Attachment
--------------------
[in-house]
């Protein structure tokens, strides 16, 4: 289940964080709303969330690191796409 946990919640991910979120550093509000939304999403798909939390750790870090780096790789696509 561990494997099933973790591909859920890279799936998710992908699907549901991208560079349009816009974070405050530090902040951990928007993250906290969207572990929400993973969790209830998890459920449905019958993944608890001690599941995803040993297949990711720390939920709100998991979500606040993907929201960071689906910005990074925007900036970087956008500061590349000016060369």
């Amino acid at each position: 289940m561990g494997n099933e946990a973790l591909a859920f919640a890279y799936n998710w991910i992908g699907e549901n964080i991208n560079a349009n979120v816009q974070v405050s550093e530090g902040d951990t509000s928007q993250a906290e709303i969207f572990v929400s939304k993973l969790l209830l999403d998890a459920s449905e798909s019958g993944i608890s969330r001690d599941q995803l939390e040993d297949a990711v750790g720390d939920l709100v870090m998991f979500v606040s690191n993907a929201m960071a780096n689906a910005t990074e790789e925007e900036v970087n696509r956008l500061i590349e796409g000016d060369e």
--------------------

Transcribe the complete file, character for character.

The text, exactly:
[in-house]
């Protein structure tokens, strides 16, 4: 289940964080709303969330690191796409 946990919640991910979120550093509000939304999403798909939390750790870090780096790789696509 561990494997099933973790591909859920890279799936998710992908699907549901991208560079349009816009974070405050530090902040951990928007993250906290969207572990929400993973969790209830998890459920449905019958993944608890001690599941995803040993297949990711720390939920709100998991979500606040993907929201960071689906910005990074925007900036970087956008500061590349000016060369």
């Amino acid at each position: 289940m561990g494997n099933e946990a973790l591909a859920f919640a890279y799936n998710w991910i992908g699907e549901n964080i991208n560079a349009n979120v816009q974070v405050s550093e530090g902040d951990t509000s928007q993250a906290e709303i969207f572990v929400s939304k993973l969790l209830l999403d998890a459920s449905e798909s019958g993944i608890s969330r001690d599941q995803l939390e040993d297949a990711v750790g720390d939920l709100v870090m998991f979500v606040s690191n993907a929201m960071a780096n689906a910005t990074e790789e925007e900036v970087n696509r956008l500061i590349e796409g000016d060369e």